Do we really need children to go 'cold turkey' from their mobile devices? Is there a requirement for 'book camps' with printed materials only? Is there a middle ground for the Internet generation? Or do we need to re-think many of our biases about how we feel learning is 'done best'?
As I listened to the following podcast (What does the Facebook generation need to learn? - MP3 - from 2011) some of the points of view expressed felt to me like fear, that was underpinned by a sense of nostalgia.
Some aspects of learning and life have fundamentally changed since some of the world became 'connected'.
Siemens (2004) identifies behaviorism, cognitivism, and constructivism as the three theories of learning most often used to inform the design and creation of learning experiences. These theories, however, “were developed in a time when learning was not impacted through technology” [emphasis not in the original] (Para. 1). Instead, Siemens argues, we need to think about the flow of information in our current knowledge economy as the flow of oil through an oil pipe in an industrial economy - the difference though is that “the pipe is more important than the content within the pipe. Our ability to learn what we need for tomorrow is more important than what we know today‟ (2004).
As you might have guessed from the name connectivism is based on the idea that all learning starts with a connection. The connection can be neural, conceptual, and/or social (Siemens, 2008), and learning is held to be “the ability to construct and traverse connections” (Downes, 2007). In other words, a learner makes sense of existing knowledge and reinterprets it in a way that fits within their existing knowledge framework, and in the process connects, disconnects, and reconnects “knowledge fragments through knowledge creation” (Littlejohn, 2011, Para. 3). To help facilitate connections and information sharing while encouraging life-long learning in the individual as well as the group, learning occurs within learning ecologies, communities and networks (Siemens, 2003).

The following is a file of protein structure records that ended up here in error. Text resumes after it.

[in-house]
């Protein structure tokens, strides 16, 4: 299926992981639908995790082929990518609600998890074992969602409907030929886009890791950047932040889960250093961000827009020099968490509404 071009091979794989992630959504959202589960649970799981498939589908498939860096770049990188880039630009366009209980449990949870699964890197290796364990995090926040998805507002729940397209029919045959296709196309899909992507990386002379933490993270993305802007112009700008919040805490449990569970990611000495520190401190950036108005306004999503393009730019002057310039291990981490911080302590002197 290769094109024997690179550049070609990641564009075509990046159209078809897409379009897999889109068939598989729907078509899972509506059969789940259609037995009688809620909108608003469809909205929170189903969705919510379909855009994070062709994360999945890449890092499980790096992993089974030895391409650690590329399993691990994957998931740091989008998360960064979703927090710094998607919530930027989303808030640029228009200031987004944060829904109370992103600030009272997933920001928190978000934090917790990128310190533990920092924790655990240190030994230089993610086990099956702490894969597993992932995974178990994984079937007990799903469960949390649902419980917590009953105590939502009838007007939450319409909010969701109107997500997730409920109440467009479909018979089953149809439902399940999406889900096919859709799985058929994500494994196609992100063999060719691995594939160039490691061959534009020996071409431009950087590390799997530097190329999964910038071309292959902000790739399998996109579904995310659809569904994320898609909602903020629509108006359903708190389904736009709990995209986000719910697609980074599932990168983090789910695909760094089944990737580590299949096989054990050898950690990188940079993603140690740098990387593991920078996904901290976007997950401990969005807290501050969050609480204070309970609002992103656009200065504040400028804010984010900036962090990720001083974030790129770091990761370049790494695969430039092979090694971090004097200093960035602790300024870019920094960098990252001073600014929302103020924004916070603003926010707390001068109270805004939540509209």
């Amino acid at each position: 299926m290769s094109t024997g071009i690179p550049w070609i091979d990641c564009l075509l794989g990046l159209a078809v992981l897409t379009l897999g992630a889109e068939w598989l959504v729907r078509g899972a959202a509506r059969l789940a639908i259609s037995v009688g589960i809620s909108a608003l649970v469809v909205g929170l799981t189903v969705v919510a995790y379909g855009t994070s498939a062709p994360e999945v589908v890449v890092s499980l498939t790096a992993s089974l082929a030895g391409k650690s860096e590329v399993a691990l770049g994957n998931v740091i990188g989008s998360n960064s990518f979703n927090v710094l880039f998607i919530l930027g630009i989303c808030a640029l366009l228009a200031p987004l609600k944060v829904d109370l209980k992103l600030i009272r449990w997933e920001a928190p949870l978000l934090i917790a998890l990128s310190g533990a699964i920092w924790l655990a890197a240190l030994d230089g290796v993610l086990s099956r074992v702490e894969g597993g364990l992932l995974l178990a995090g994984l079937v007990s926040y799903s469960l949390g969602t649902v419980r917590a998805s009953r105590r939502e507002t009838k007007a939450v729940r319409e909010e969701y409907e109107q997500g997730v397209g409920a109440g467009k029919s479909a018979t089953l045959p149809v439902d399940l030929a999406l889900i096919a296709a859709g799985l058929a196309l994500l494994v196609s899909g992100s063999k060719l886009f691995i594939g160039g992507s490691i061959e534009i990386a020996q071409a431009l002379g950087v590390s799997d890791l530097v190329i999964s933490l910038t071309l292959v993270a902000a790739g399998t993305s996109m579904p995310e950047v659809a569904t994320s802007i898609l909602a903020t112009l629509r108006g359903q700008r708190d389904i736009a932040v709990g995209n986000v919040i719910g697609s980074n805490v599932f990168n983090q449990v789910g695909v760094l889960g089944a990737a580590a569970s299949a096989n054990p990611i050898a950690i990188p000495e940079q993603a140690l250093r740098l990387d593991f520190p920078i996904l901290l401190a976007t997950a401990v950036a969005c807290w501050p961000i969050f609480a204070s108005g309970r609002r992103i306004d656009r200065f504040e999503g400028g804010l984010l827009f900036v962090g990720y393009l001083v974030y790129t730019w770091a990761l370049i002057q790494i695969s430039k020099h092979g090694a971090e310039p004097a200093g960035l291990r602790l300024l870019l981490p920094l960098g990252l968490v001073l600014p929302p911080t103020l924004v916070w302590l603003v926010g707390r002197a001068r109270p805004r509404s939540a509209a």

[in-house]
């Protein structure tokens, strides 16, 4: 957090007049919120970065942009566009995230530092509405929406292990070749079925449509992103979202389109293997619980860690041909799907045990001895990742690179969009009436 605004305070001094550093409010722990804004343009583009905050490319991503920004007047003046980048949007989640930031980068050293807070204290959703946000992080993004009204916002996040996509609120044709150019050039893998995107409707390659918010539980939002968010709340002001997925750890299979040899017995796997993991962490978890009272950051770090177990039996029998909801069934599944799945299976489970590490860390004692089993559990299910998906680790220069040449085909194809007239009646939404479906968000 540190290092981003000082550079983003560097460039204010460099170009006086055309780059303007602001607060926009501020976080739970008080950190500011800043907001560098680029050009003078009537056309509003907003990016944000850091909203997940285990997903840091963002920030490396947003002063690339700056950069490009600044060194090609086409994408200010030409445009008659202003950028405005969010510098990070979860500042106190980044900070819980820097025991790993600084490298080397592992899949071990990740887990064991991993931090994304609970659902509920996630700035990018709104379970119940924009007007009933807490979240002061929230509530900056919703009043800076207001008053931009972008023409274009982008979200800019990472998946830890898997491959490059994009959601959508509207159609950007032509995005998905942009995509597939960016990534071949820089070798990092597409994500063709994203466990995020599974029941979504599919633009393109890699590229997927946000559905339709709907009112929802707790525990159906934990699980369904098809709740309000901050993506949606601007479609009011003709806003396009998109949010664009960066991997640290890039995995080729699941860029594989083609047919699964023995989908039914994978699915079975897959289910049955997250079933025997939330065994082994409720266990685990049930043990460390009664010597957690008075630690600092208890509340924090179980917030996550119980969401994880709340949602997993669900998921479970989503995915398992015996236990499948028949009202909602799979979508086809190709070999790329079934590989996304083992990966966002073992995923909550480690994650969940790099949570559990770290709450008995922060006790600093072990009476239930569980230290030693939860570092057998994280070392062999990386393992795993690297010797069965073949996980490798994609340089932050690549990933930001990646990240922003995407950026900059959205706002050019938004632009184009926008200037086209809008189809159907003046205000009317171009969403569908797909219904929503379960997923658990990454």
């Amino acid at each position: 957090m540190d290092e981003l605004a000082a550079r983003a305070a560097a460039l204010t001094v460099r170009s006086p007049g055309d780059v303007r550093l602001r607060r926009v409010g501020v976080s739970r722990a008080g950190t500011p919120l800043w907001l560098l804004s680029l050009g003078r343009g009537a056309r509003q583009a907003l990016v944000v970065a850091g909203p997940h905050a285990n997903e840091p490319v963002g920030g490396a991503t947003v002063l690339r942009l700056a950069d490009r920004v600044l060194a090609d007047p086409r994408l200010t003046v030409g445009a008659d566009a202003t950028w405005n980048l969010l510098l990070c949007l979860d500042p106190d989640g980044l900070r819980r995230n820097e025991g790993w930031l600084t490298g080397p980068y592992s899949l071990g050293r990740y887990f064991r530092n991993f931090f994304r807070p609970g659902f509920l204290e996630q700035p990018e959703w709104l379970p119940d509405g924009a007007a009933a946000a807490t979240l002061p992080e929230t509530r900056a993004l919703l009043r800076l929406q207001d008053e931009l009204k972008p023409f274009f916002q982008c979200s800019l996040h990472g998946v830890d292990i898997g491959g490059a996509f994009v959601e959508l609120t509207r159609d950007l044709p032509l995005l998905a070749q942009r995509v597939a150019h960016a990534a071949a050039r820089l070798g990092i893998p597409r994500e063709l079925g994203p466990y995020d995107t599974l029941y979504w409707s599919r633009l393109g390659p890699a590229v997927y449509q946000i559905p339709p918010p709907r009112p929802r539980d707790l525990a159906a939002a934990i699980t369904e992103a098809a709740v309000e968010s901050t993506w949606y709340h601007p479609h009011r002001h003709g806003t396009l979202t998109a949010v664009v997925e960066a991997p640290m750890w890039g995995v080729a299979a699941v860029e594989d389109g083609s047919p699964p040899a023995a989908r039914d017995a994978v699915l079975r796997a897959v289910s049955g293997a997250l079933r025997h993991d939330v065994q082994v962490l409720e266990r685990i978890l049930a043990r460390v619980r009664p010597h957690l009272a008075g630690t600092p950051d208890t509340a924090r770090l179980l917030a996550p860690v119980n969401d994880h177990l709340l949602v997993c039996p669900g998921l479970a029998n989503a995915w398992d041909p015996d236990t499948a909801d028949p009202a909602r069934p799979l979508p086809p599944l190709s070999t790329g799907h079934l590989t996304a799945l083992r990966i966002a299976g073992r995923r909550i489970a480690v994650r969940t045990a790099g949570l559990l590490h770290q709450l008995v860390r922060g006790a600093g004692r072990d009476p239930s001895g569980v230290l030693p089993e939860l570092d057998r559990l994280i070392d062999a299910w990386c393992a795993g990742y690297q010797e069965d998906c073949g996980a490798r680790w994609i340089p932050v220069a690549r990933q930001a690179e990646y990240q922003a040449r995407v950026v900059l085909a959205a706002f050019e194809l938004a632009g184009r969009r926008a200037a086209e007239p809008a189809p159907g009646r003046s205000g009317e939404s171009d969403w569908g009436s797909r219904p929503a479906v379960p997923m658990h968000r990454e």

Framed within connectivism, formal education systems appear flawed, because they are “trying to achieve a task (learning) with a tool (teaching) in an artificial knowledge construct (course) (Siemens, 2005, Para. 1).
So - return to the debate - I really don't feel it's about whether we should be denying young learners access to mobile devices. Rather it is a two-pronged momentum that is required; the first is a focus on encouraging learners to critically think about how they are using their device, building their relationships, and how they are constructing their understandings. And the second is to take a long hard look at the underlying biases that are informing the opinions of the folks in charge of making education policies, and shaping learning experiences on a day-to-day basis.
The debate panel included:
Chair: Dr Anthony Seldon, Master, Wellington College
Panel to include: Dr Sarah Churchwell, Senior Lecturer in American Literature and Culture, University of East Anglia; Professor Niall Ferguson, Harvard University, LSE, Author, ‘Civilization’ and Columnist, Newsweek; Harvey Goldsmith, Chairman, Ignite; Jenni Russell, Commentator, The Sunday Times, The Guardian and London Evening Standard
Image: Young girl with smart phone. cc licensed ( BY ) flickr photo by "PictureYouth": http://flickr.com/photos/45688888@N08/5915484733/
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